All Wrapped In One

2020 is unlike anything we’ve ever experienced. This year has included some versions of the following:

  • The income inequality of the gilded age
  • The election of 1896
  • The pandemic of 1918
  • The economy of 1929
  • The social movements of the 1960s
  • The stock market of 1987
  • The speculation of 1999
  • The housing market of 2006

Let’s take these one by one

The income inequality of The Gilded Age

The Panic of 1893, the worst crisis to date in American history, did a number on our economy. But just a few short years later, the rich had fully recovered while the rest of the country was still healing. In 1897, the richest 4,000 families in the U.S. (representing less than 1% of the population) had about as much wealth as the rest of the country combined.

I never thought about why it was called “The Gilded Age” until this I read this article in Time, which perfectly explains its meaning: 

The ball held in New York City in 1897 exemplified both sides of the period in which it was held. The very wealthy flaunted their newly extravagant lifestyles, viewing their riches — a result of that century’s great social and technological changes — as proof that the U.S. was on the right track. Meanwhile, others in the city struggled to get by.

That’s why that term for that late-19th-century period in American history — the Gilded Age — is so apt. As historian Nell Irvin Painter explains, “‘Gilded’ is not golden. ‘Gilded’ has the sense of a patina covering something else. It’s the shiny exterior and the rot underneath.”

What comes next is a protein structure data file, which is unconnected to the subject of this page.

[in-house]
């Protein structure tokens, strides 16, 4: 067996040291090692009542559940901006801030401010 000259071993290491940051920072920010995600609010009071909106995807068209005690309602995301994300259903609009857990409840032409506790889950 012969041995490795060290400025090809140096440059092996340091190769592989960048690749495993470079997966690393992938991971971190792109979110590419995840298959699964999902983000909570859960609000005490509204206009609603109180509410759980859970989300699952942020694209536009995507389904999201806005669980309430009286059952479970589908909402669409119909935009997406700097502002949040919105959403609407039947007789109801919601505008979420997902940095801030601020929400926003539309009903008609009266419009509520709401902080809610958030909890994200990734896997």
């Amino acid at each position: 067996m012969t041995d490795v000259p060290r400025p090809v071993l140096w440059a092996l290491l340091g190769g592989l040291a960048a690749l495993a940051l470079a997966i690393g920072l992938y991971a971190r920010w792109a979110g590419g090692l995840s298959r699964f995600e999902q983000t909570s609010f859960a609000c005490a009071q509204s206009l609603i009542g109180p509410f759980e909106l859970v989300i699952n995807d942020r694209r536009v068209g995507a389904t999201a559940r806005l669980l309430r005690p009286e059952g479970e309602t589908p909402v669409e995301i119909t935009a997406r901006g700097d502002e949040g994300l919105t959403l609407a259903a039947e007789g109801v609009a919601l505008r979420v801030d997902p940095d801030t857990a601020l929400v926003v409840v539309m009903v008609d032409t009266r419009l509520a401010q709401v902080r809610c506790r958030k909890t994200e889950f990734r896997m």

Wealth inequality has been an issue for a long time now, as you can see in this chart from J.P. Morgan. COVID-19 is the boulder that broke the camel’s back.

The soaring stock market coupled with the soaring unemployment has pushed income and wealth inequality to extraordinary levels. The United States has 13 million fewer jobs than it did in February. Meanwhile, last week Jeff Bezos’s net worth eclipsed $200 billion. For some context, not that this needs any, only 28 companies in the S&P 500 are worth more.

The election of 1896

The inequities of the Gilded Age led to one of the more contentious elections in U.S. history. William Jennings Bryan, the populist, versus William McKinley, the Republican.

The way it played out was described by Ohio State’s History Teaching Institute:

Bryan’s campaign was conceived by opponents as being sectional and regional, pitting the rural, the poor, and the immigrant against the urban, native, and the middle-class/rich. In this cartoon, the ghost of Abraham Lincoln stops Bryan while on the “Road to national Destruction.”

Politics are always divisive, but this election has cranked up the “us versus them” to disturbing levels, with each side afraid of what the other might do.

The pandemic of 1918

COVID-19 is the worst pandemic that any of us have ever seen. Not since 1918 has the planet experienced something like it.

A century ago, the influenza infected 500 million people and killed 50 million, with an estimated 675,000 occurring in the United States alone.

While it looks like the absolute and relative number of deaths will be much lower this time, thank goodness, certain hot spots like New York City was not unlike the outbreak in 1918.

A recent research report concludes that “The mortality associated with COVID-19 during the early phase of the New York City outbreak was comparable to the peak mortality observed during the 1918 H1N1 influenza pandemic.”

30,000 Americans died in August from the virus. Our existence will be forever altered by this horrible outbreak. Its end can’t come soon enough.

The economy of 1929

The Great Depression is the worst economic contraction in our nation’s history. Some statistics to hammer this home:

  • Industrial production fell 52%
  • More than 40% of mortgages were in default
  • Federal revenue fell by 50%
  • U.S. Steel, the first company to reach $1 billion in market cap, cut 75% of its workforce to part-time hours.